Sat on the pad by the doorway I stayed up a little longer until the beer was quaffed, then crawled into the bag some time around 1:30am. What followed was perhaps the best night's camping kip I've had yet, with only one get up for a wee, absolutely no chilliness whatsoever, and little wind rattling the tent (despite the trees around me howling as it picked up into the morning).

I woke up around 7, which this time of year is a good hour before dawn. I was anxious to get the tent away early as I was surrounded by a village full of dog walkers. The familiar boom of shotguns from nearby woods bounced around the hills as the greyness crept up. It wasn't the prettiest morning, and once I stepped out of the play pen I was aware of how sheltered I had been, as there was a strong, icy south easterly wind - the beginnings of Storm Deirdre. I did want to get a pic of the camp in daylight though, ever aware that the first walkers would be arriving any minute. I managed to snap one whilst I brewed up using the meths fueled BCB stove sat on the soldering mat to protect the ground.

Pretty stealthy eh?

For once, pack up was relatively quick - way under 30 mins. Not having the huge tarp helped a lot - right faff that is! But also, being very local, I cheated a bit. I brought a folding co-op bag for life with me and just stuffed the tent (as it happens, really dry thanks to the wind) into it as one big clump, rather than having to spend ages folding/rolling/stuffing it into its sack. This would be light and easy to swing next to me in one hand on my return walk. Despite some evidence that this field had been used for camps before (tell-tale scorch spots mainly, although who knows how old they were - years probably), as ever I made sure every last bottle top was cleared away and taken with me.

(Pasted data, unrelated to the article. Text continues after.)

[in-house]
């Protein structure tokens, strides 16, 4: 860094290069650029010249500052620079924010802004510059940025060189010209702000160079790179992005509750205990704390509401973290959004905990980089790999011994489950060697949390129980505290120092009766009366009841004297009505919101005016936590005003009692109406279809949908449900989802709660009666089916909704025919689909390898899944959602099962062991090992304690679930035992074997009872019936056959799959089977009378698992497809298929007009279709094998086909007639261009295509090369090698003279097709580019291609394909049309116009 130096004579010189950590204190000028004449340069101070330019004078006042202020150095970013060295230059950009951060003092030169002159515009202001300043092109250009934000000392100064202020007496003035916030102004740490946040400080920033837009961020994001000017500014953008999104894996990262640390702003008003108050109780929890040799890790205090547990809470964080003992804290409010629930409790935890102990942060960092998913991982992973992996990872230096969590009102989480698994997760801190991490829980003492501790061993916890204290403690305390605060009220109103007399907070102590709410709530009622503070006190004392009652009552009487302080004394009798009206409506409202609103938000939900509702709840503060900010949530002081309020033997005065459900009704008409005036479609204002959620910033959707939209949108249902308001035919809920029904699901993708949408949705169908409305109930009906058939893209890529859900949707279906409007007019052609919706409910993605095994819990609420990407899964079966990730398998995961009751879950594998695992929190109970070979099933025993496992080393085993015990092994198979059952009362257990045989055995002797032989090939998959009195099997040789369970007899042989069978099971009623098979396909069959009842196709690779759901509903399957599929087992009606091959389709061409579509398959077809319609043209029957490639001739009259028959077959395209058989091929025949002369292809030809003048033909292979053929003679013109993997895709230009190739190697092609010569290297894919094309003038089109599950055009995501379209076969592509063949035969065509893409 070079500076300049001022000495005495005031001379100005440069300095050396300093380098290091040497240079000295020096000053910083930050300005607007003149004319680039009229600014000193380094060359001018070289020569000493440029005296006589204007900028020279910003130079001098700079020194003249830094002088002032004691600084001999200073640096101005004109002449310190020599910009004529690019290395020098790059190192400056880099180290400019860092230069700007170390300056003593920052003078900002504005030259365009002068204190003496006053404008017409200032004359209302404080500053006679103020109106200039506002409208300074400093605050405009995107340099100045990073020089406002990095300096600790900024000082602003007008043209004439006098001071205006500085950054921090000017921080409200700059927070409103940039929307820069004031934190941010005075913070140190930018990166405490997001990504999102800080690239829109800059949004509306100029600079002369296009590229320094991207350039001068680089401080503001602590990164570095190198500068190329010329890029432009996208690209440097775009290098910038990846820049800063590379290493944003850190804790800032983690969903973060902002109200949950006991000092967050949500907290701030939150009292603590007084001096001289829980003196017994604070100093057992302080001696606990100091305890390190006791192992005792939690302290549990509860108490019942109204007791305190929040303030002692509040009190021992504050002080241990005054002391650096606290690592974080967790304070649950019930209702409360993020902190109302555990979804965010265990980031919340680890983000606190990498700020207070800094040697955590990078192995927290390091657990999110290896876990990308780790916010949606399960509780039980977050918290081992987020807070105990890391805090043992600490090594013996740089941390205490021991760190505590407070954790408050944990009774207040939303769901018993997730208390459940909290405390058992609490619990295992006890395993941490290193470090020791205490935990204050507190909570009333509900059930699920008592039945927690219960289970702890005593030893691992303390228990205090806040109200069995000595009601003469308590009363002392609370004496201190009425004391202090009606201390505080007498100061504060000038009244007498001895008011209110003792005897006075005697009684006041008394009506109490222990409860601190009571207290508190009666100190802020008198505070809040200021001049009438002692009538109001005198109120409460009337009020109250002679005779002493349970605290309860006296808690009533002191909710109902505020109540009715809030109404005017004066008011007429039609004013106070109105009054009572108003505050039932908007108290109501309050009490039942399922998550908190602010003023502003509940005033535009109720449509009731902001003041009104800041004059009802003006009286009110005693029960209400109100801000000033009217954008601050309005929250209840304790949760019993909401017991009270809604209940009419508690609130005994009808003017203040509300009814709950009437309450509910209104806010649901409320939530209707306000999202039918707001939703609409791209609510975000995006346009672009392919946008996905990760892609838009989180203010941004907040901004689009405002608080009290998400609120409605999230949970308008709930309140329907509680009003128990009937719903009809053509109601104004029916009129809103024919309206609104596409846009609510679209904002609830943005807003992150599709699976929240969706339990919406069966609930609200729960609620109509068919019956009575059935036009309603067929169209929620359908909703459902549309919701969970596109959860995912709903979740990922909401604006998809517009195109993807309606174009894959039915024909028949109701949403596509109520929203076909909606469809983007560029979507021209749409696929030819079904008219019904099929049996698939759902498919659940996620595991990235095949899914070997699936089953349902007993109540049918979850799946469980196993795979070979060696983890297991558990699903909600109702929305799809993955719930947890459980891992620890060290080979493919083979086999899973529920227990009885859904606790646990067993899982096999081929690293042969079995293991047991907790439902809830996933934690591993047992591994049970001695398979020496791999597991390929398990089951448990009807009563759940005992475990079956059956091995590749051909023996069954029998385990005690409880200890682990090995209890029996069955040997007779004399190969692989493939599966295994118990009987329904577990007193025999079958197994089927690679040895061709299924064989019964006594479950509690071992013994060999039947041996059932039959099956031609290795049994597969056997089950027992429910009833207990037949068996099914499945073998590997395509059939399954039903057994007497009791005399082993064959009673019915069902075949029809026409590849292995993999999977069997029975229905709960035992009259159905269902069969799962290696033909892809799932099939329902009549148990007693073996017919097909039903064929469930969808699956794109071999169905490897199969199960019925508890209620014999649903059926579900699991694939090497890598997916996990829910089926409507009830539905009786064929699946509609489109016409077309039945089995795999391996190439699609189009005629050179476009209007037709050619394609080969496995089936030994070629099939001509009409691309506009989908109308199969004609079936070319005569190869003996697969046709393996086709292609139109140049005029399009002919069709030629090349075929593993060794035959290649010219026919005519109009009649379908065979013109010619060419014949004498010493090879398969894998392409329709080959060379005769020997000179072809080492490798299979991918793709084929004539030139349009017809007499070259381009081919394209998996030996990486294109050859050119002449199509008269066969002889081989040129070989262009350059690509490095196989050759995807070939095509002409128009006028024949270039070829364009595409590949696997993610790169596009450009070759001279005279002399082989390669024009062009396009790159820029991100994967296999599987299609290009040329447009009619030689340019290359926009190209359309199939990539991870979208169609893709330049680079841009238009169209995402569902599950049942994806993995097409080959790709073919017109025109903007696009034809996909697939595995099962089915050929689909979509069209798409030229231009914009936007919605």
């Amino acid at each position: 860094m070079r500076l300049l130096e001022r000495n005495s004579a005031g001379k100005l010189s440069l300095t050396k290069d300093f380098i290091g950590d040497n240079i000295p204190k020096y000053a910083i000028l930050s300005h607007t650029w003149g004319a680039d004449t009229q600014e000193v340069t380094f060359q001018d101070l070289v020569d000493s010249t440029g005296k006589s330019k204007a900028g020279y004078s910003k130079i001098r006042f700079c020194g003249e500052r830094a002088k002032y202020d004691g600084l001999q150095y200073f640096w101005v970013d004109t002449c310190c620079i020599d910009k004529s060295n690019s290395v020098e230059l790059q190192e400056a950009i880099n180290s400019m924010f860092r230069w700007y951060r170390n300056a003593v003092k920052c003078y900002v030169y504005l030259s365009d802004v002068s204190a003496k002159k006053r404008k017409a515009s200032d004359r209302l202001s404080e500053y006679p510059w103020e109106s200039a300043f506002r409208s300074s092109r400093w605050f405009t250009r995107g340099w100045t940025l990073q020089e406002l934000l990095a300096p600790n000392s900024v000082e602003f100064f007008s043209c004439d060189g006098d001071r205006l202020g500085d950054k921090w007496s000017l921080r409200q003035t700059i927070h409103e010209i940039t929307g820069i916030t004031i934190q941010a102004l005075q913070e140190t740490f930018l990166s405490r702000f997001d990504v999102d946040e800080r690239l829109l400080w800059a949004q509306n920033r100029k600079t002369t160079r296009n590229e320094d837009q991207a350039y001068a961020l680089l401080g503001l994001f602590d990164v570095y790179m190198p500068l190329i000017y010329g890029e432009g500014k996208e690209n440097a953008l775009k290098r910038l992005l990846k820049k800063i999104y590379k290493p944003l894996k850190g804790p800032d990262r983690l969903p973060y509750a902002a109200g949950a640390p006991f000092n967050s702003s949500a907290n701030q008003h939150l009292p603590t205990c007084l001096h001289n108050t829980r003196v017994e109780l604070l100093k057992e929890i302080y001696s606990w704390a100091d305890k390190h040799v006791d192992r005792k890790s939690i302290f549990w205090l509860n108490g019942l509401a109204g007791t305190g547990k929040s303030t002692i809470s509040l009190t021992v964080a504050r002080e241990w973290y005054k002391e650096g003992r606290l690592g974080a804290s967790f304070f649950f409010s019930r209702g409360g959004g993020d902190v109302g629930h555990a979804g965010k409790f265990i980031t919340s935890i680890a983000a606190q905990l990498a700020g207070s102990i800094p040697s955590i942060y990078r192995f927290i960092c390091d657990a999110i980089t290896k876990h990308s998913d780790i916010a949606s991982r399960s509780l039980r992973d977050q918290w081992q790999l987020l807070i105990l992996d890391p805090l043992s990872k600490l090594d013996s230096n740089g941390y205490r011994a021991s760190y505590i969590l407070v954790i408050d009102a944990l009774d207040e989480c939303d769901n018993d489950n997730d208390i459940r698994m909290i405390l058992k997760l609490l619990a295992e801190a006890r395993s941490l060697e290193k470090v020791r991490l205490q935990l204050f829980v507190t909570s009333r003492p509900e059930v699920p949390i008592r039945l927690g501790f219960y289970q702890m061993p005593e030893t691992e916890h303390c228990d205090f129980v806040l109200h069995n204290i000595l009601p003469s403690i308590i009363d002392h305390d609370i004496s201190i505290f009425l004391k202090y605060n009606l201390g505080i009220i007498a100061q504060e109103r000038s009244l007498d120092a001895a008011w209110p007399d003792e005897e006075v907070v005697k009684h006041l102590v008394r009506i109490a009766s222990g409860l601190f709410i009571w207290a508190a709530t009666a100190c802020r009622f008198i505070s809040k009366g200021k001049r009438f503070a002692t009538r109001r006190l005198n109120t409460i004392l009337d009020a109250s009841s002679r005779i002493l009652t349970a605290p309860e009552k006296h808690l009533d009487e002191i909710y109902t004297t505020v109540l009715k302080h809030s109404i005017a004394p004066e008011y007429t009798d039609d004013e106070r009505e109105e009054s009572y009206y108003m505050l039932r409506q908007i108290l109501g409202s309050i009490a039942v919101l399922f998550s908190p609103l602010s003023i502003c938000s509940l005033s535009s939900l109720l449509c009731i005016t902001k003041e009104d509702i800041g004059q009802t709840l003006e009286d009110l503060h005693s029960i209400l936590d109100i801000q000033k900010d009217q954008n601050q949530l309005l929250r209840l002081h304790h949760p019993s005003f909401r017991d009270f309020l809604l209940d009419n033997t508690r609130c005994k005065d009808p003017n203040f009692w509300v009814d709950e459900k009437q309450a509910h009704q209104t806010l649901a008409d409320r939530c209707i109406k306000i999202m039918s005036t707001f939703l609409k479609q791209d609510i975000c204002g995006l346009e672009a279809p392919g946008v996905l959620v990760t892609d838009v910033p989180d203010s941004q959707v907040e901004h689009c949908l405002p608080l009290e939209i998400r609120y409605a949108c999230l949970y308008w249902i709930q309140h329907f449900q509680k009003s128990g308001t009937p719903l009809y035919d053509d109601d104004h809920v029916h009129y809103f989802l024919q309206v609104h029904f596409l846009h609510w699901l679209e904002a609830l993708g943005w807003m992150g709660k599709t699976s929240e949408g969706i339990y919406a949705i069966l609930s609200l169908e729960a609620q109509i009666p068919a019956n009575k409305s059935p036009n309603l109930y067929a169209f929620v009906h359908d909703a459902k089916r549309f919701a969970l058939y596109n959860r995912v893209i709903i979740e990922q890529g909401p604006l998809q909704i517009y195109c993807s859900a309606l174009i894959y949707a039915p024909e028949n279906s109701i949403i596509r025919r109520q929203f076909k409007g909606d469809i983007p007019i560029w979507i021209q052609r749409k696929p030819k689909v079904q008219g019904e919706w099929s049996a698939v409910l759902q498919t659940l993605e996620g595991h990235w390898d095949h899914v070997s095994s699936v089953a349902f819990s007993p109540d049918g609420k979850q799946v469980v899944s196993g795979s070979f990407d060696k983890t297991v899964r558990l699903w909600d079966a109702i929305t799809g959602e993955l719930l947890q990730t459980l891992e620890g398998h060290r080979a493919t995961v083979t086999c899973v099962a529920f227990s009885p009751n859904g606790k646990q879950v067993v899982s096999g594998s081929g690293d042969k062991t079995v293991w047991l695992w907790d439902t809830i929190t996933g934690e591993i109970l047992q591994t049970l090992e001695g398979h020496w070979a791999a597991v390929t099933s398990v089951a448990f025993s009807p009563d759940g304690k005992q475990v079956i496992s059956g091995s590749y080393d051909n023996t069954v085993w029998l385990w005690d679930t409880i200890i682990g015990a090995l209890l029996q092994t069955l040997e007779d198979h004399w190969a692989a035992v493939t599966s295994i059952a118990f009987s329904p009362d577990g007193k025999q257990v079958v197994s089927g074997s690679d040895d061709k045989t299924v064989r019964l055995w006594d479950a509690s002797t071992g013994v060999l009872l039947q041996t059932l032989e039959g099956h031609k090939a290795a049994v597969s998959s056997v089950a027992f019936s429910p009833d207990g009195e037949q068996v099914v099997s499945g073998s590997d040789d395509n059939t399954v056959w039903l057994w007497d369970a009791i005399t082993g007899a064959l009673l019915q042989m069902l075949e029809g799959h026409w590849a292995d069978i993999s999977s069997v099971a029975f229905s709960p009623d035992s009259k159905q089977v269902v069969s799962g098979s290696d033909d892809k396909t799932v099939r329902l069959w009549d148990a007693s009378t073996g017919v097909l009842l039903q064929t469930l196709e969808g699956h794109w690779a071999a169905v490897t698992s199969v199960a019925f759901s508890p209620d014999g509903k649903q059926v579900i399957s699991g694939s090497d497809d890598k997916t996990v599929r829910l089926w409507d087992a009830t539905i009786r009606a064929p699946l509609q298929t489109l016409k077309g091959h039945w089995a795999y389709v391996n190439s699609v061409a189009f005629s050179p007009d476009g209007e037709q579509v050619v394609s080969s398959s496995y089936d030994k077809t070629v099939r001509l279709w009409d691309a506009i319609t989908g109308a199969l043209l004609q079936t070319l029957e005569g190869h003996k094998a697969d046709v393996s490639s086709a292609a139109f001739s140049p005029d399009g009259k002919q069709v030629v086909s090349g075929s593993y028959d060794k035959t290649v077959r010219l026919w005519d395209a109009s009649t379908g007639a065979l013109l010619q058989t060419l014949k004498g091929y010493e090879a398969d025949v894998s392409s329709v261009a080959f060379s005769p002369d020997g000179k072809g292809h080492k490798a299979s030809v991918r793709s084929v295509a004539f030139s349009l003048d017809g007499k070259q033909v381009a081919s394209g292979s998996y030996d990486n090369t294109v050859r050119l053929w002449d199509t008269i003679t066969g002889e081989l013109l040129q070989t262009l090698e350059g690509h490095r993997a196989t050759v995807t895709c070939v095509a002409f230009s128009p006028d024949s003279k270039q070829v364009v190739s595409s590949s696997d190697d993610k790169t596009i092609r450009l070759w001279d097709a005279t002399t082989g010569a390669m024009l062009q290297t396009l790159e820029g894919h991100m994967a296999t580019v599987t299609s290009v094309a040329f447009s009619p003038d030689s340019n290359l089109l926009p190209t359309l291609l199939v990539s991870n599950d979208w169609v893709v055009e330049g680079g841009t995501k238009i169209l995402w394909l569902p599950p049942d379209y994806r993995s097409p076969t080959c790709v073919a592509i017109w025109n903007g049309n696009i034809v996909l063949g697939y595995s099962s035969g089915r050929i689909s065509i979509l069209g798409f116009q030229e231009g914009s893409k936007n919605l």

No trace left in the playpen

The horses were back as I left, although strangely more wary of me in the day - they recoiled a little as I tried to pet them. I don't blame them, I had just slept rough in a hedge after a night on the pop. A 15 minute icy walk and I was home,  just before 9am.

So, overall, how did the experience compare to my other wild camps? All through the next day I admit I didn't feel the same buzz as I got from my more scenic camps in The Peak and The Berwyn Mountains. I didn't have the flush of feelgood endorphins a good hike inspires, and actually felt a little grubby and slightly daft, not helped by a mild but persistent hangover and headcold. Why had I done that? I could have had pretty much the same experience - the pub, the night walk, the horses, the booze - taken a third of the weight, and still not broken the law into vagrancy by simply walking home afterwards like a good boy. It's weird how pitching a bit of canvas for a few hours when no one is around turns you into a vagabond. But is that my problem, or The Law's? I really don't know yet. I don't think I hurt or inconvenienced anyone or anything by my actions, but the law abiding citizen in me still struggles with the idea, especially so close to home. In fact, hypocritically, I don't really like the idea of other folk, local or otherwise, camping in that same spot, as I don't trust them to do it properly and responsibly.

Responsibly... says the man who dossed in a hedge midwinter, drinking extra strong beer, for no other reason than choice. Most people who do the same up and down the country have little of that. It must be very horrible when you are forced, and don't have expensive kit as I did.

So, in a selfish act of guilt management, I made a donation to Street Aid, a charity that helps rough sleepers. If you like, you can donate too.

Merrry Christmas one and all. Stay warm! x

©R. Lane 2018

#wildcamping #stealthcamping 


Comments

  1. I enjoyed reading this. The thought of sleeping in a field near home at this time of year doesn't really appeal to me I'll admit.